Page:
Diabetic retinopathy treated with micropulsed diode laser

The treatment of diabetic retinopathy seems to be managed well with the use of the diode laser. According to one expert, the micropulsed diode laser is particularly effective in treatment of this disease, offering patients a safe and painless treatment solution.

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"Treatment of diabetic retinopathy with this micropulsed diode laser approach results in less marked morphologic effects on the retinal pigmented epithelium when compared with standard pulse exposures," said Dominic McHugh, MD, FRCS, FRCOphth, DO, who spoke of his experiences with the micropulsed diode laser at the annual meeting of the American Academy of Ophthalmology.

All lasers currently used in the treatment of diabetic retinopathy cause visible burns that can produce quite significant retinal scarring, and, over time, these laser scars can expand and encroach on the fovea, resulting in visual impairment and even complete loss of vision. Technologic advances in laser photocoagulation therapies have led to a shift from older argon laser treatments to state-of-the-art diode laser therapy, in particular micropulsed diode laser treatment, which appears to achieve superior results in terms of vision improvement, he said.

"The practical consequence of a micropulsed exposure is that when each packet of energy arrives at the retina, there will be a heating effect in the target tissue, in this case the retinal pigmented epithelium, which is limited in volume and will have cooled by the time the next micropulse arrives. This ensures that the thermal damage profile of the laser pulse is limited to the pigment epithelium and the tips of the photoreceptor," he said.

Recently, Dr. McHugh and fellow researchers conducted a 3-year pilot study in which 25 eyes of 19 patients with untreated clinically significant diabetic macular edema underwent micropulsed grid macular therapy with a 5% to 15% duty cycle. Each eye received one to three treatments consisting of 200 exposures using a 125-μm spot in a 200-millisecond envelope.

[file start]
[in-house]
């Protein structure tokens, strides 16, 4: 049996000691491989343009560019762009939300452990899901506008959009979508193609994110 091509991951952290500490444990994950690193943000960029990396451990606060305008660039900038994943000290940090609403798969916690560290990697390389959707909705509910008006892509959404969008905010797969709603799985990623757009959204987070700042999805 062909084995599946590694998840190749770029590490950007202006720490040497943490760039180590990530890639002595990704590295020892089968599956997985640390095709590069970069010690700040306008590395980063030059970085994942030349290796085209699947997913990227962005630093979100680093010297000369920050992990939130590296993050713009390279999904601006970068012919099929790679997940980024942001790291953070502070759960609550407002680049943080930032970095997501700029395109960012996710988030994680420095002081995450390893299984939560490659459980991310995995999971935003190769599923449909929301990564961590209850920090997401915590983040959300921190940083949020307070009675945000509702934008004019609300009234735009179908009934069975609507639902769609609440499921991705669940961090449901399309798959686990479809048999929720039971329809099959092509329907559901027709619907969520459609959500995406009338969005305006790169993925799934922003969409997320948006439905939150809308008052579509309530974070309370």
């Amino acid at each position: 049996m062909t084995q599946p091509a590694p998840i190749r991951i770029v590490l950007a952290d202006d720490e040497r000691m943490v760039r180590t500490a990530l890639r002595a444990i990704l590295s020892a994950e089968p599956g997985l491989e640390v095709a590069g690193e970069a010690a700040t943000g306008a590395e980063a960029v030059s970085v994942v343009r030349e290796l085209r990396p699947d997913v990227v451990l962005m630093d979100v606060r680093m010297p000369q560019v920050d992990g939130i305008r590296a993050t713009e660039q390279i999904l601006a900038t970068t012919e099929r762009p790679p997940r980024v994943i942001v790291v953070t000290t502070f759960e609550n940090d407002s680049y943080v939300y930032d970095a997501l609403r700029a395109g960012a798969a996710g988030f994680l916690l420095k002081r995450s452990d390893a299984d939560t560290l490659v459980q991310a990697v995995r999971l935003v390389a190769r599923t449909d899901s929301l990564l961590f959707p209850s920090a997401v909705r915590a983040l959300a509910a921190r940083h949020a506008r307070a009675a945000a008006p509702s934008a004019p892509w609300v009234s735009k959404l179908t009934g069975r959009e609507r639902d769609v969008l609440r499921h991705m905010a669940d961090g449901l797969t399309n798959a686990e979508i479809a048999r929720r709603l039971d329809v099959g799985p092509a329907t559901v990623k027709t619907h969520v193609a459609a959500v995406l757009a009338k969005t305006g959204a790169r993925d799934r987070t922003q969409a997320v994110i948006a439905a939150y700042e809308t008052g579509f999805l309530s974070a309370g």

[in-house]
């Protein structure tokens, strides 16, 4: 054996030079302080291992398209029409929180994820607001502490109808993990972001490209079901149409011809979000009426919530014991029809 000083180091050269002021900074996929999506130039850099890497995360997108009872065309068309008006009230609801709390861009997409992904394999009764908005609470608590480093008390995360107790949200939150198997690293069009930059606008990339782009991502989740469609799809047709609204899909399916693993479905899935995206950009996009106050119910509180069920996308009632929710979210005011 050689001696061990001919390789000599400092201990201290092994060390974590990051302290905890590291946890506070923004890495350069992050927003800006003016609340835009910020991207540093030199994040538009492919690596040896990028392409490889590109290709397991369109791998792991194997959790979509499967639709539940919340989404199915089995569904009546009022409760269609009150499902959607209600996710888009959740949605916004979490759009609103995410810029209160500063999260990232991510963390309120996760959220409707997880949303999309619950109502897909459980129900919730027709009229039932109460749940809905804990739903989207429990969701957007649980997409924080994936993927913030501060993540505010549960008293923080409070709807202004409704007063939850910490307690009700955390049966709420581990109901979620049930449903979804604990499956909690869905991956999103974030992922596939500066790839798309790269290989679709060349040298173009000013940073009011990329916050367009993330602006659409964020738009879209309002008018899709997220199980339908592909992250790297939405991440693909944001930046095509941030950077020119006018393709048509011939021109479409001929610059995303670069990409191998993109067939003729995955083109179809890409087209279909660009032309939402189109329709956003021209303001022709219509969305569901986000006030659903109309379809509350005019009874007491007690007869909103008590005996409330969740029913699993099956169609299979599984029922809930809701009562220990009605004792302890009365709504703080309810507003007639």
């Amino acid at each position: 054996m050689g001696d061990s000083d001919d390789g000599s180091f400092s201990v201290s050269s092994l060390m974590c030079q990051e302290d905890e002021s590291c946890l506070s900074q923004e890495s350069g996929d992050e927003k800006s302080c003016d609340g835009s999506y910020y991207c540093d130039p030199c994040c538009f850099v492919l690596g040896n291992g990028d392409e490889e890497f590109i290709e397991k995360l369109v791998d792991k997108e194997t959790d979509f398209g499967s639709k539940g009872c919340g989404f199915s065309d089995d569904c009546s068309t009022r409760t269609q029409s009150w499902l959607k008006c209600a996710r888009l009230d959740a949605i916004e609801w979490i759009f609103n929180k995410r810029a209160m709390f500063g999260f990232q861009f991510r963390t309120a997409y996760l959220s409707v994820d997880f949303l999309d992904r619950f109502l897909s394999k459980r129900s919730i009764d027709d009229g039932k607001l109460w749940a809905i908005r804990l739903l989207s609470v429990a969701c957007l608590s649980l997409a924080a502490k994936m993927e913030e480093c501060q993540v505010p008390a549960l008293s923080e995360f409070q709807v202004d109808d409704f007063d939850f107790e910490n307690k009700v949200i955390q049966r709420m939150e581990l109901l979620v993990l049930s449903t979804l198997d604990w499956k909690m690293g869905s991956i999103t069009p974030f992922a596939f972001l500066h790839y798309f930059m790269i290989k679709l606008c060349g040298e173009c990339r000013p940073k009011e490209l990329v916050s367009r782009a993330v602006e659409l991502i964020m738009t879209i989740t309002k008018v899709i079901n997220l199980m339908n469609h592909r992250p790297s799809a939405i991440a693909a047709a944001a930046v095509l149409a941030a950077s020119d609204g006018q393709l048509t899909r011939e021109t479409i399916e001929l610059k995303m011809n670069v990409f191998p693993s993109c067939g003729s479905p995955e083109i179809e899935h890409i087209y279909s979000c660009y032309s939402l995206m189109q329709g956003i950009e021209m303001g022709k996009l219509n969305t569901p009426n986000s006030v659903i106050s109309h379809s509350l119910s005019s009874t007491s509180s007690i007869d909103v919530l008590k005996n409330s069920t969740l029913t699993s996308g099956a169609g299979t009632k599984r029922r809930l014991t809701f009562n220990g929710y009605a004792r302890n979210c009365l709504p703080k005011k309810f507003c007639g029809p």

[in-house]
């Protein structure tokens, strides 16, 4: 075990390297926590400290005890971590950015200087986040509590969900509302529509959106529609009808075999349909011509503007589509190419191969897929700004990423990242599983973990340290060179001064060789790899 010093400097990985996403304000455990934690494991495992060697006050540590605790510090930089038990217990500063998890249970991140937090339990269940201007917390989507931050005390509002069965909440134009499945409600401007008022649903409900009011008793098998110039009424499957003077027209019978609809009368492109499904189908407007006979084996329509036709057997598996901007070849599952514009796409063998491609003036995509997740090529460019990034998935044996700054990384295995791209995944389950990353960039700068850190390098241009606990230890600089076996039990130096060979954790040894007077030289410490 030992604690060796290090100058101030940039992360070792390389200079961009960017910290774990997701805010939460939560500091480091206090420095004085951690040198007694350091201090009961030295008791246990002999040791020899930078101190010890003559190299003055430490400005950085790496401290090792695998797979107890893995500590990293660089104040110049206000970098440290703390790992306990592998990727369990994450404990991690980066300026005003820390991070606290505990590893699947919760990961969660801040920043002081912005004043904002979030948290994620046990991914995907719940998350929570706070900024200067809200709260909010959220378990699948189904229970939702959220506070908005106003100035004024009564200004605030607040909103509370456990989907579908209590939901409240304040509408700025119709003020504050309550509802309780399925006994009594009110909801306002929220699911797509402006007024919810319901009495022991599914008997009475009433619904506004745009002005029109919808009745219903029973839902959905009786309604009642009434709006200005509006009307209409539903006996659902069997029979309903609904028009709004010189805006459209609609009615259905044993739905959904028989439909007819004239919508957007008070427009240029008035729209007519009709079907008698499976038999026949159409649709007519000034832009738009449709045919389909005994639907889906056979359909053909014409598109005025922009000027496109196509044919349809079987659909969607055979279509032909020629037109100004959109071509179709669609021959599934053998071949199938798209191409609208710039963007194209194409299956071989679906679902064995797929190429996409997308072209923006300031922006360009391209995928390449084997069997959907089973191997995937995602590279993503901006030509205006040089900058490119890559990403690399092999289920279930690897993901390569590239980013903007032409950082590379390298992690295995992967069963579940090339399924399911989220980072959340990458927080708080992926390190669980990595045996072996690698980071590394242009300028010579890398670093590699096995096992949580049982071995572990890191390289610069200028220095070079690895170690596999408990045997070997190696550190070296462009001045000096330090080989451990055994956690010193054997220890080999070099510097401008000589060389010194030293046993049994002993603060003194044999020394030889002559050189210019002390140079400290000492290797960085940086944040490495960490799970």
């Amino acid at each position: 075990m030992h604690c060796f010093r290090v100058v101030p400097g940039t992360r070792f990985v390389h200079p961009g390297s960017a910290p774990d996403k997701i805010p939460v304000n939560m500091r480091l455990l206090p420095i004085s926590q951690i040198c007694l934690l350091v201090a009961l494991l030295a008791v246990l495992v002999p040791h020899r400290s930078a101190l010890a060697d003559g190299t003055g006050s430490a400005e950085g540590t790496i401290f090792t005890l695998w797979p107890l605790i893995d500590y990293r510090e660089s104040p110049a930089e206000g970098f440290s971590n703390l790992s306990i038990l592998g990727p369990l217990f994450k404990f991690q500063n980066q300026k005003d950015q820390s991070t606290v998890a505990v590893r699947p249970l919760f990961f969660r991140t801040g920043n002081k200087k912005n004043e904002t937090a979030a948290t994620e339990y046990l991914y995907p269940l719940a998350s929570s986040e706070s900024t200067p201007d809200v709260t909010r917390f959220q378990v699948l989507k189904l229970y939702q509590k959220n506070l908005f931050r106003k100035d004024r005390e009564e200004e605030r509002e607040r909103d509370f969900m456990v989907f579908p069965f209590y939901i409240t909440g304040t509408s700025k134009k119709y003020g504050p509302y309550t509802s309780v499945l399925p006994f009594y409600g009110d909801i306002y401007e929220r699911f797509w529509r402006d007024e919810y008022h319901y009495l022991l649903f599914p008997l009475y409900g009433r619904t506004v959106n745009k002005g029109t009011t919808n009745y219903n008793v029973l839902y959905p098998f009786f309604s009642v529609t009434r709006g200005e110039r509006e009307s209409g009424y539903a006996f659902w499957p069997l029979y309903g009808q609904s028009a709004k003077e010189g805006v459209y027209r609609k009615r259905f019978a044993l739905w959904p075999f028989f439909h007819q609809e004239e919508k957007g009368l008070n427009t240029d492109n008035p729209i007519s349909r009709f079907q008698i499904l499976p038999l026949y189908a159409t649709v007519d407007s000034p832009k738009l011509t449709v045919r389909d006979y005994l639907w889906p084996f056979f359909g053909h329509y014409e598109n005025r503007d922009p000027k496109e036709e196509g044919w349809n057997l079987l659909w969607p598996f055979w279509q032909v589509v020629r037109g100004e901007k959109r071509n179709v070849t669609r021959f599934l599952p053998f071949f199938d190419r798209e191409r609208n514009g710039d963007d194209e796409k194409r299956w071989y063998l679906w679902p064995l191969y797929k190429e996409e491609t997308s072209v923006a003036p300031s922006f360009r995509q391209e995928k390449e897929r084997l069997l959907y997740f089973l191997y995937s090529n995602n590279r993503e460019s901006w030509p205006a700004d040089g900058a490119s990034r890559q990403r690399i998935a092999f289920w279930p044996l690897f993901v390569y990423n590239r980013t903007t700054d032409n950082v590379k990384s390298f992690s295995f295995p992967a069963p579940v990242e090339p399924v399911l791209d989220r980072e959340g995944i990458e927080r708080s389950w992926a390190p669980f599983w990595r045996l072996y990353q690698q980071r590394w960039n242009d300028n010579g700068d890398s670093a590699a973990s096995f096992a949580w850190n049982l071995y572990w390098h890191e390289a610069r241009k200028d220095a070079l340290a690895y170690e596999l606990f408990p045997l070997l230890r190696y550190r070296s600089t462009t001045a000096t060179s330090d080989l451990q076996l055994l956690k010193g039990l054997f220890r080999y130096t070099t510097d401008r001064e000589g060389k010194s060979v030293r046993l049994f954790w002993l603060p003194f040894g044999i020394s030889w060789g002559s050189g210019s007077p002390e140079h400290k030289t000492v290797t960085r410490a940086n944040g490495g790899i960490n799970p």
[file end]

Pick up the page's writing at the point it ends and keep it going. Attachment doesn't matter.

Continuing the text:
Results showed that at 12-month follow-up, clinically significant macular edema was fully resolved in 88% and markedly decreased in 92%, and visual acuity was shown to be stable in 80% and improved in 10% of eyes treated. At 36-month follow-up, recurrent clinically significant macular edema was seen in 36%, and visual acuity was stable in 92% and improved in 4% of eyes treated, with 8% worse at the final follow-up.

The side effects seen with conventional laser therapy can include discomfort, hemorrhage, foveal damage, and central scotomatous field loss. According to Dr. McHugh, treatment with the micropulsed diode laser showed no serious side effects and offers patients a superior treatment option.

In a parallel study, 44 eyes with diabetic macular edema were randomly assigned to receive either Fd:YAG (green) laser or diode micropulsed grid therapy (10% duty cycle), and the therapeutic effects were evaluated. At 17 months follow-up (average), results showed both study groups to have a stable vision (±10 letters) as well as a similar decrease in retinal thickness. Neither patient group demonstrated any significant difference in color contrast or contrast sensitivity.

"Laser photocoagulation used for the treatment of diabetic retinopathy has come a long way from fledgling technologies, which were fraught with complications including angle closure, macular edema, and foveal burns, often leading to loss of the visual field," Dr. McHugh said. "These less-than-optimal results spawned further research, which gave birth to the diode laser, which soon showed a superior efficacy, with low energy requirements and a higher reliability when compared with the argon laser."

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